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Autumn in Centennial Valley

Autumn is here, and the shorter, cooler days are bringing spectacular changes to Centennial Valley. Aspens are donning golden leaves. Bears are stocking up for hibernation. Migratory birds are preparing for their journeys south. Elk can be heard bugling as large herbivores enter into the rut.

Bull moose - Photo Credit: Carol BergstromThe ethereal elk bugle is an iconic sound of autumn in the Rocky Mountains.  The high-pitched whistle of a bugle, unusual to hear from such a large animal, is produced by air being pushed through the elk's nostrils. Male elk use this call to attract females and challenge other males. As they enter into the rut, or mating season, male elk, moose, and other deer prepare for clashes with other males. They sharpen their antlers, which they have spent all summer growing. They also exhibit more aggressive behavior, an important note to keep in mind, particularly when wandering through moose habitat.

Changes in daylight, weather, and food availability are signaling bird migrations. Centennial Valley hosts over 200Bull elk - Photo credit: Carol Bergstrombird species throughout the year, though only a small portion of these, including trumpeter swans, are year-round residents. Many migratory birds make this valley their summer home, while others stop by en route their ultimate destinations.

Some songbirds, like yellow-rumped warblers and mountain bluebirds, are now flocking as they prepare to migrate. Others prefer to travel more discretely. Western tanagers, who often fly solo or in smaller groups, travel primarily at night. Sandhill cranes will soon be traveling to New Mexico in family units. They can be heard calling to Swainson's Hawk - Photo credit: Chris Montgomery each other before they begin their journey. Hawks and falcons  will be leaving soon as well, some traveling in groups called "kettles". Swainson’s hawks form exceptionally large kettles with thousands of individuals as they make their way on what is one of the longest migrations of any North American raptor. Most will travel nearly 14,000 miles round trip to spend the winter in Argentina.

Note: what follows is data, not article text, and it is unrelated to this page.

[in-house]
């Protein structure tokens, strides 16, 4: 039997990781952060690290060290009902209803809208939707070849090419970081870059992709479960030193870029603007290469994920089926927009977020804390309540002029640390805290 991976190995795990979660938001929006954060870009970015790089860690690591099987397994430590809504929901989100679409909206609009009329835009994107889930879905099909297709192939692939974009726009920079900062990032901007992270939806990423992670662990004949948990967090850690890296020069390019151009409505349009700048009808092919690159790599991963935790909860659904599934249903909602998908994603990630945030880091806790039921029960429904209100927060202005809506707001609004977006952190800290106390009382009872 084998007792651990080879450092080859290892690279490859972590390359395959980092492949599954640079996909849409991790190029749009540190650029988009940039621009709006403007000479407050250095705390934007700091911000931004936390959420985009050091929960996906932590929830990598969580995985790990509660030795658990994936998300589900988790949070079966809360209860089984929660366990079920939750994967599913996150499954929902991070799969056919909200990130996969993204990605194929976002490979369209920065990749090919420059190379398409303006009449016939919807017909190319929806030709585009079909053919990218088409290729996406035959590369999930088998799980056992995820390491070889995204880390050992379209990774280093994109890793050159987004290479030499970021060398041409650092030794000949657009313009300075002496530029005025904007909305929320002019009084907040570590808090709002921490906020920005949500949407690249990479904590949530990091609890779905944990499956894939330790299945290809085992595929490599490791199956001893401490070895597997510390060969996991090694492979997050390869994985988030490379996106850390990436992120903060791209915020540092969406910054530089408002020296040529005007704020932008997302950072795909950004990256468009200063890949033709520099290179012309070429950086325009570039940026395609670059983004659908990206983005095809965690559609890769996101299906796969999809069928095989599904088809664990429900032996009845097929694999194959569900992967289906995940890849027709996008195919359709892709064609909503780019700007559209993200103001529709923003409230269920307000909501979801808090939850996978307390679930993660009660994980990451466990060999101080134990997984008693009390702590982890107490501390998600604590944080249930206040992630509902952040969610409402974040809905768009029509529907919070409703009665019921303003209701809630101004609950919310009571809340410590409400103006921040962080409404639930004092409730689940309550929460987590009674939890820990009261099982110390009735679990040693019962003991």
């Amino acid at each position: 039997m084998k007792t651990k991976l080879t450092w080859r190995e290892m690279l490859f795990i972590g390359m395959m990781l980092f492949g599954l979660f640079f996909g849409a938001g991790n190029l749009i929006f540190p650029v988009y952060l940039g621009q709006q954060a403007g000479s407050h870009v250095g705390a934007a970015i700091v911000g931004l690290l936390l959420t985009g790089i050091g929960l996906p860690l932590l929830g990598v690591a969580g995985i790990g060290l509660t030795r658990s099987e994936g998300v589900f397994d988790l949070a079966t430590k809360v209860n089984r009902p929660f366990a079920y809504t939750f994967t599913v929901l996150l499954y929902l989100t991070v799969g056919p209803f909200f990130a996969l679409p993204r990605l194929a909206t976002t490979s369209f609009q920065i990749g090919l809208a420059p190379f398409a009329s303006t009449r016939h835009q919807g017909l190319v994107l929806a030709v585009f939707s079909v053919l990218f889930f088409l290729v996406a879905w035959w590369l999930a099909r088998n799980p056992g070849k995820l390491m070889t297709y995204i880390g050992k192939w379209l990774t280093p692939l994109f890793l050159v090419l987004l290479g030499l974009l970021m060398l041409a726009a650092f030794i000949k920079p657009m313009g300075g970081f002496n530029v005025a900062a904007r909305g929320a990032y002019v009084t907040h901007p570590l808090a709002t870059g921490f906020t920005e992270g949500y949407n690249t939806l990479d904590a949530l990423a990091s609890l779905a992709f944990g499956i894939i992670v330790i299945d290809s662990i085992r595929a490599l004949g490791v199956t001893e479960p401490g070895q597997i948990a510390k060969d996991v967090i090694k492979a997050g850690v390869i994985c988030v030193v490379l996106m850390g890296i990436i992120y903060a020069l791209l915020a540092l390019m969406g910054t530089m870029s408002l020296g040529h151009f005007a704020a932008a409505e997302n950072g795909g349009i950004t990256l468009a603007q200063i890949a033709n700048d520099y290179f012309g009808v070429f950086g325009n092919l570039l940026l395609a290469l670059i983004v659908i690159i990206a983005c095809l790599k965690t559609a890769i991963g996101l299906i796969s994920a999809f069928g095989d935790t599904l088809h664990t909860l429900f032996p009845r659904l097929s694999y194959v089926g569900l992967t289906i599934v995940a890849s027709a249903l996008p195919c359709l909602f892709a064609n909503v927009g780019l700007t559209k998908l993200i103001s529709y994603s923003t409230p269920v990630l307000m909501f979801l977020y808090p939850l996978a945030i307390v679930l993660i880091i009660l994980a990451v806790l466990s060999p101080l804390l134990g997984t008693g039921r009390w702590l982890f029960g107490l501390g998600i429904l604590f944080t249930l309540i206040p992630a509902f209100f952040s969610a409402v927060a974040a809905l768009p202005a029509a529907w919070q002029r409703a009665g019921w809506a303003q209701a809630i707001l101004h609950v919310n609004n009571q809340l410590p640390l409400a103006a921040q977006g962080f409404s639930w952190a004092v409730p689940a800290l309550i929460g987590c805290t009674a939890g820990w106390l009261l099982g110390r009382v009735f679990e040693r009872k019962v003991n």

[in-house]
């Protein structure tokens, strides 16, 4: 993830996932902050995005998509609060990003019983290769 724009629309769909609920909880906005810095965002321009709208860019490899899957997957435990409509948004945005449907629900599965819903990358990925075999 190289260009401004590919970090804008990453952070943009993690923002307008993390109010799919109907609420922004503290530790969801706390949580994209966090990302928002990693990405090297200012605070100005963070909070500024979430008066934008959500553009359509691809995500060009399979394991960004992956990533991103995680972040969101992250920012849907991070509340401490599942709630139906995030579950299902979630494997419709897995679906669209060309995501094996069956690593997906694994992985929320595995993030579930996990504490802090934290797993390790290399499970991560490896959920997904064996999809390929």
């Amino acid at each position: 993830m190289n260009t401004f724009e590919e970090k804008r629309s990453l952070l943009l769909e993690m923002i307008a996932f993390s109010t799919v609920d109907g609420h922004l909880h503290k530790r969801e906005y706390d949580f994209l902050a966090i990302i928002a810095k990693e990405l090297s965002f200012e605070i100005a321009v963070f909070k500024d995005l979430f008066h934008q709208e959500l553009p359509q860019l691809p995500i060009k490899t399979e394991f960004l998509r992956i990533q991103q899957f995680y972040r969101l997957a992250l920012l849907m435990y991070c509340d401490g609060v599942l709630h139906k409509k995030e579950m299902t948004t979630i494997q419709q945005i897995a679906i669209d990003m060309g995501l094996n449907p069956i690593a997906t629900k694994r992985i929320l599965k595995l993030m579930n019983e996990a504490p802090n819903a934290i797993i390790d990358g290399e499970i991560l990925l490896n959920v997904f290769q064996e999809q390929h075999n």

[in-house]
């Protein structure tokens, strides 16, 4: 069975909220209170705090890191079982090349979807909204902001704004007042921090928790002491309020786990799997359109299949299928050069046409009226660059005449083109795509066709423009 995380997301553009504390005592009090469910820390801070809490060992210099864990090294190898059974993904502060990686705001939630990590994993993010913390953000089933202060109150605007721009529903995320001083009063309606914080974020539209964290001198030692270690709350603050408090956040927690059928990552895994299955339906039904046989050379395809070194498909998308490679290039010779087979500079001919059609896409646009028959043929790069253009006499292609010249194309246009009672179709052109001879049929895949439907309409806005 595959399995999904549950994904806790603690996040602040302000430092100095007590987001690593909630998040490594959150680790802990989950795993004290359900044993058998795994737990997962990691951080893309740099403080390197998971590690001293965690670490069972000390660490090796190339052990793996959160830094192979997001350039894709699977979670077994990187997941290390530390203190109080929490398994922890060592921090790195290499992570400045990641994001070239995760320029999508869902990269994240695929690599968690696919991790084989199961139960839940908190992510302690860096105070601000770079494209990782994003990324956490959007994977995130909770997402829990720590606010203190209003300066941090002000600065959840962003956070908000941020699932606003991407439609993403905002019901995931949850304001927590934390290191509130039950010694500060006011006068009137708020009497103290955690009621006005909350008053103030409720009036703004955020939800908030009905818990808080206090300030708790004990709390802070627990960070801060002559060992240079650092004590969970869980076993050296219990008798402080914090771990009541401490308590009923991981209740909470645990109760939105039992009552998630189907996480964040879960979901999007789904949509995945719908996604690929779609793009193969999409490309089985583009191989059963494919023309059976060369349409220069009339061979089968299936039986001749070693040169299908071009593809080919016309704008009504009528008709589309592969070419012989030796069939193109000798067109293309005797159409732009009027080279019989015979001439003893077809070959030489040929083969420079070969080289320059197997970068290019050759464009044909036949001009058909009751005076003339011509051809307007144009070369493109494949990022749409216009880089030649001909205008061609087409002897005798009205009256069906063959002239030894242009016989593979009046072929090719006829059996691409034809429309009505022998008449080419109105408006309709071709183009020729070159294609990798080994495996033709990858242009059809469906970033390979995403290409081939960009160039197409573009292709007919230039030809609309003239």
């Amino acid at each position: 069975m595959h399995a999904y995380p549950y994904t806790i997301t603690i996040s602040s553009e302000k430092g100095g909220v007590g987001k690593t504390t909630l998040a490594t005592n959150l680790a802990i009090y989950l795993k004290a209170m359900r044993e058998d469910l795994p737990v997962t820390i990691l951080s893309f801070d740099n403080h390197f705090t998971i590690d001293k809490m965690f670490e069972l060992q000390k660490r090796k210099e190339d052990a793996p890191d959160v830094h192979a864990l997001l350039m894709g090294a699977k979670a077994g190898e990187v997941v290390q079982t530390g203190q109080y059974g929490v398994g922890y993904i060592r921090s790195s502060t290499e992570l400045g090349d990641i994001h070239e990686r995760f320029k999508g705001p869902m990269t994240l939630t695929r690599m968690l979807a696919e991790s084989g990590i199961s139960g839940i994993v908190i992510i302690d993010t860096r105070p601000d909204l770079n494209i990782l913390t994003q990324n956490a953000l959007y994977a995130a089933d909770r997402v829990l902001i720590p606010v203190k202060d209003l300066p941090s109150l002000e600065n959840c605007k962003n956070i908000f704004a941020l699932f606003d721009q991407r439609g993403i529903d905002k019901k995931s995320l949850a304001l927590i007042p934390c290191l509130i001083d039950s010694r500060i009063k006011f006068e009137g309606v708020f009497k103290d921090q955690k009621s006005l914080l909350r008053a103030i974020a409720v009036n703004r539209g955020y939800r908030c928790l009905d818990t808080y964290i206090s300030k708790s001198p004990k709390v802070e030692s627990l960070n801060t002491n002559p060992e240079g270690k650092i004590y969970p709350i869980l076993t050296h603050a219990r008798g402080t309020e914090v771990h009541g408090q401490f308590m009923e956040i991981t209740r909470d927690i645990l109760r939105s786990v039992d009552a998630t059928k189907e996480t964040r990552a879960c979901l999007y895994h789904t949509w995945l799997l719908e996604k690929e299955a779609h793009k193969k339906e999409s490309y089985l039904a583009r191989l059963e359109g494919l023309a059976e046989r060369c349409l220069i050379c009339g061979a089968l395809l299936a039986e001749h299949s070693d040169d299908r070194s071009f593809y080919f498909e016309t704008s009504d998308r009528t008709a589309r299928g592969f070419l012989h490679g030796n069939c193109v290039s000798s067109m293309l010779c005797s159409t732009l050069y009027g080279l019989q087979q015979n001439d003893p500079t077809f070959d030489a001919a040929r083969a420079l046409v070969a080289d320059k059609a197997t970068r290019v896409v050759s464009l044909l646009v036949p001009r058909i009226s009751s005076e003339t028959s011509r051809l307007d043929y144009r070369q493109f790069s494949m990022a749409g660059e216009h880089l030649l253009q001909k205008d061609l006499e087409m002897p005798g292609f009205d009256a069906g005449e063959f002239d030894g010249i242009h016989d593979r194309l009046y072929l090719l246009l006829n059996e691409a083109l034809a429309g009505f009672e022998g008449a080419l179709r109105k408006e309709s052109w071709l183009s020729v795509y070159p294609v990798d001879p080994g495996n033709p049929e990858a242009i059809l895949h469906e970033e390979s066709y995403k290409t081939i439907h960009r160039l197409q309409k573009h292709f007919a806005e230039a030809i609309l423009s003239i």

We are also leaving Centennial Valley for the winter. We have closed the Taft-Nicholson Center for the season a bit earlier this year. It is hard to say goodbye during such an incredible time of year, but much like the birds, we will be back in the spring. We are already looking forward to our 2021 season.


Fall leaves change colorChanging Colors

Small changes on a molecular level are causing breathtaking shifts from a green to golden landscape. Chlorophyll gives leaves their green color and is responsible for the majority of photosynthesis. In the height of the growing season, chlorophyll is constantly being produced. With shorter, cooler days lending to less photosynthesis, chlorophyll production slows down. Eventually it disappears, giving other pigments their chance to shine. Carotenoids are always present in leaves, but are hidden by chlorophyll during the spring and summer. There are two main types of carotenoids that are responsible for fall colors. Xanthophylls give leaves a yellow hue, while carotenes make leaves orange. Anthocyanins, another class of pigments that are only found in some plants, turn leaves red. Unlike the carotenoids, anthocyanins are only produced in autumn under specific weather conditions.

Check out more pictures and videos from Odell Creek, and our other trail talks, on our Instagram page @uofutaftnicholsoncenter. Happy trails!



Bear Tracks

Season Projects

With our doors closed to visitors this summer, we were hard at work making sure everything is in the best shape for next season. Here are just a few of the projects we've accomplished:

  • Added new railings to the deck in front of the office and Shambow
  • Repaired the roof above the classroom porch
  • Replaced old deck boards in front of Shambow
  • Painted decks of rustic cabins and Dry Lab
  • Repaired ceiling and repainted dorm front room
  • Managed noxious weeds on campus and volunteered with CVA spray days
  • Planted native seeds, improved landscaping and cleared out overgrown areas near buildings

Artist in Residence

Apply for our Artist-In-Residence Program

We are now accepting applications for our 2021 Season, which will begin June 15th and end October 1st. Residencies last between 2-6 weeks. We encourage artists from all fields to apply. For more information, visit our website.

Click Here to Apply

Last Updated: 7/1/21